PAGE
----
If you are an avid runner, discovering that you have pelvic organ prolapse can be devastating. So, you may be asking yourself (and your dear friend Google): “Can I run with prolapse? Or should I give it up for a more prolapse-friendly form of exercise?”
We feel you. Exercise has a profound effect on our physical and mental well-being. Regular physical activity helps us stay in shape, maintains our cardiovascular health, protects us from cognitive decline, and has a positive effect on our mental health.
So, we’re here to help you out and clear your doubts and concerns.
Let’s take a closer look at pelvic organ prolapse, how running affects it, and what you can do about it.
What Is Pelvic Organ Prolapse and Why Does It Happen?
Pelvic organ prolapse, also referred to as POP, is a women’s health issue when either their uterus, bladder, or rectum (or a combination of two or more) lack support provided by the pelvic floor and are pulled into the vagina or the rectum. Prolapse can range in severity from mild and barely noticeable to severe when the entire vaginal canal protrudes from the vaginal opening. It is rater common, affecting an estimated 50% of women.
Pelvic organ prolapse occurs when pelvic floor muscles and tissues are either weak or injured. As a result, they can no longer provide the support that pelvic organs need. Pregnancy and childbirth are among the most common contributing factors. However, prolapse can also develop as women age and near or enter menopause, due to excess weight, lifestyle habits, and more.
In many cases, prolapse is due to a combination of factors and develops gradually over time. So, female runners may not discover it until several years after giving birth.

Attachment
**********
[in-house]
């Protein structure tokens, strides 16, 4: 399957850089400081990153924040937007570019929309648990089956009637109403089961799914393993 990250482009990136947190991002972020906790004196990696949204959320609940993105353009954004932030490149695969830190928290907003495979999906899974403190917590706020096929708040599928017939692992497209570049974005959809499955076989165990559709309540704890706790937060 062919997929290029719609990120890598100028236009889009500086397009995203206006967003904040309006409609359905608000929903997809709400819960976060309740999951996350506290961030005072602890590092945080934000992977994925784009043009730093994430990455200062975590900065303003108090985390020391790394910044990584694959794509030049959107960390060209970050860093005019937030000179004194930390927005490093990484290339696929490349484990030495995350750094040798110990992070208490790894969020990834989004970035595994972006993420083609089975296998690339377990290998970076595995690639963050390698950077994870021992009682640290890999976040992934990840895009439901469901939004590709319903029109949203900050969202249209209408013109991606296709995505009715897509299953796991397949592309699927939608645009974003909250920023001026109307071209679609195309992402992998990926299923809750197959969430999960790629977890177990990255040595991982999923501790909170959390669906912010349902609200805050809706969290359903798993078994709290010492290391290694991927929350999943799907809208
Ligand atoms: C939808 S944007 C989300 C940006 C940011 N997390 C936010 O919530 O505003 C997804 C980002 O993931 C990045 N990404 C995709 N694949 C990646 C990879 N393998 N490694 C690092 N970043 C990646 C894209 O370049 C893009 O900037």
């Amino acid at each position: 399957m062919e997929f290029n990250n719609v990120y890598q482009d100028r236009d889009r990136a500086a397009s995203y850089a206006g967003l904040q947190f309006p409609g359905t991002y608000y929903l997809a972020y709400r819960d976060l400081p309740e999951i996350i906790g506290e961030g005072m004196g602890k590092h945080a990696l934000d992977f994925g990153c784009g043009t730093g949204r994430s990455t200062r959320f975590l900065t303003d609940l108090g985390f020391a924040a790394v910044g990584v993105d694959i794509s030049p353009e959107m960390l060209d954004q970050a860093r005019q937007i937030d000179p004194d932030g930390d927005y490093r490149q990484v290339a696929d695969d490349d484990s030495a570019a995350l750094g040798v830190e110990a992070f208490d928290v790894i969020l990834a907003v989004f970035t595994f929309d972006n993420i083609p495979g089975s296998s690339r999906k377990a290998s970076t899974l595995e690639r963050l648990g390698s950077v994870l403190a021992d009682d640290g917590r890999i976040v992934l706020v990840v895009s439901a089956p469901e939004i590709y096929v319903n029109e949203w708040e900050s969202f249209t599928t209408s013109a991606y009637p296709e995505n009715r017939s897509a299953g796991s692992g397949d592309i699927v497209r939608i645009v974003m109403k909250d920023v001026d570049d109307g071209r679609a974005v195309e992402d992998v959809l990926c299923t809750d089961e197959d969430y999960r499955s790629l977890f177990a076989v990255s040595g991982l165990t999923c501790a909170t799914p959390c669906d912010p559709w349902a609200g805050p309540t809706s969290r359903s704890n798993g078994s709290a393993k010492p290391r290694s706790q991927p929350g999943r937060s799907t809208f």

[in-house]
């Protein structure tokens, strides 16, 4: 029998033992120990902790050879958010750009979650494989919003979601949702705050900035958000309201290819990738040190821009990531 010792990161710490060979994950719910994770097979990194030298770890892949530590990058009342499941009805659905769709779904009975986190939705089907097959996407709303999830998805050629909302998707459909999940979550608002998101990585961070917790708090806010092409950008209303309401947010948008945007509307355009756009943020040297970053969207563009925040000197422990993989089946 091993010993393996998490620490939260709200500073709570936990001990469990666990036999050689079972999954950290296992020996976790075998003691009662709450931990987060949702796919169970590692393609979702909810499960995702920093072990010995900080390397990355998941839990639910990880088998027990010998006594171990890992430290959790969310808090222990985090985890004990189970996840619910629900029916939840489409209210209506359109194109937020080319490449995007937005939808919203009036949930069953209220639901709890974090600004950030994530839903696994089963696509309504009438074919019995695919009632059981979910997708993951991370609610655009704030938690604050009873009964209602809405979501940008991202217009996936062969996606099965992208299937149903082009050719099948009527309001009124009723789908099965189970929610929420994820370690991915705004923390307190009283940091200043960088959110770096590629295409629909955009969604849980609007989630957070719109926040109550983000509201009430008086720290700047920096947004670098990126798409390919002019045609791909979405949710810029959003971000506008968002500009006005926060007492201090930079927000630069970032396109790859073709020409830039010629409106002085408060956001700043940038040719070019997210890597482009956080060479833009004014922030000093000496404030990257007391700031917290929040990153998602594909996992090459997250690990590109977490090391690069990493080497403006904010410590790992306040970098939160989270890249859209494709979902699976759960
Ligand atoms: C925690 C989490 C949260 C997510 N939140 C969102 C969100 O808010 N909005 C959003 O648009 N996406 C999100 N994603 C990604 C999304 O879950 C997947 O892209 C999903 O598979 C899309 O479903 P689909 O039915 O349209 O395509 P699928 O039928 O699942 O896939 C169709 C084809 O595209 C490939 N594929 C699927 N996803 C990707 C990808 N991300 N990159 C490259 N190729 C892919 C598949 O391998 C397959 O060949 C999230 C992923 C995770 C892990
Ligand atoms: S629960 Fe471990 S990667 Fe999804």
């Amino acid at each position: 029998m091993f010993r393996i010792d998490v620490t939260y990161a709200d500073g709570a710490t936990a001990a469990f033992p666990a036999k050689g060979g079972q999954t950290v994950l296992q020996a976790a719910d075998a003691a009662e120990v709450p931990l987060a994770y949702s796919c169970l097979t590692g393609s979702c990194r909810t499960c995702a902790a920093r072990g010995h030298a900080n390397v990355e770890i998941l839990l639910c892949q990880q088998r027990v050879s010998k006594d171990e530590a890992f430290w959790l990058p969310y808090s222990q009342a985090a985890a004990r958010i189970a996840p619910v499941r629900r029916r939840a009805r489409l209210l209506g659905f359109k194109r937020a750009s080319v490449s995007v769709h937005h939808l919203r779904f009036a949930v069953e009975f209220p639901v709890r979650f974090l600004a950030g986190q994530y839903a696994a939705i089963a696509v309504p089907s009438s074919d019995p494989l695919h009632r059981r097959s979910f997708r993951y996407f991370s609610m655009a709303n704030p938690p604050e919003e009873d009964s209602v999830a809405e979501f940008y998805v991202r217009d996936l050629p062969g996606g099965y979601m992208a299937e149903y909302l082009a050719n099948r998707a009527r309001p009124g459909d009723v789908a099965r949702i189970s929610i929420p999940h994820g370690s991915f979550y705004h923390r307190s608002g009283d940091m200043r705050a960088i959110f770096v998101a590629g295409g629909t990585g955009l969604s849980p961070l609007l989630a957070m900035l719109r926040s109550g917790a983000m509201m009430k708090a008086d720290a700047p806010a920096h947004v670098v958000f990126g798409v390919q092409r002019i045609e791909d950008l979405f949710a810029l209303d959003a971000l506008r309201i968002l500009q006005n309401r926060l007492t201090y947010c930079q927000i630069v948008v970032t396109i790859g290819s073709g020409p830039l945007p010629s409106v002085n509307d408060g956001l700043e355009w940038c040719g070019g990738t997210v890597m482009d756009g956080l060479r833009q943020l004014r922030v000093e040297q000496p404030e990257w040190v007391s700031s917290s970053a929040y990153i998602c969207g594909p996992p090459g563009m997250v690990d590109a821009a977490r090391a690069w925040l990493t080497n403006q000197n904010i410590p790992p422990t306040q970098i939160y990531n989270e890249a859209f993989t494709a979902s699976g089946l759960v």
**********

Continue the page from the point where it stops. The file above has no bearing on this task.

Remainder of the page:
How Running Affects the Pelvic Floor
Running is a high-impact form of exercise. Each time your heel lands on the ground the force from its impact transfers to your pelvic floor. A healthy and reflexive pelvic floor responds by contracting. This supports the pelvic organs and prevents bowel or urine leakage.
However, if your pelvic floor is weak, hypertense, injured, or otherwise damaged, it is unable to contract optimally. If you are developing prolapse, each time your heel lands, the affected organ or organs are being pulled further down into the vagina.
So, Can I Run with Pelvic Organ Prolapse?
In the short term, it truly depends. If your pelvic organ prolapse is mild, you may still be able to continue running with a few adjustments to your routine and running habits.
However, if your case is severe, most experts agree that avoiding running or any other high-impact exercise is the best approach. Until, at least, you adopt healing practices and your condition improves.
Regardless of what your doctor may have told you, you can eventually recover your ability to run. To do so, you need to take up healing practices that can help you recover your pelvic floor functionality and heal prolapse.
Holistic Practices and Exercises for Prolapsed Bladder, Uterus, and Bowels So that You Can Run Again
Many women do not address their pelvic floor health and issues until things get really bad. Moreover, medical professionals frequently consider pelvic organ prolapse as an inconvenience rather than a health emergency.
So, your doctor may recommend pessaries, Kegels, or, if your case is severe, surgery. However, these frequently recommended solutions patch things up rather than address the root cause and frequently make things worse.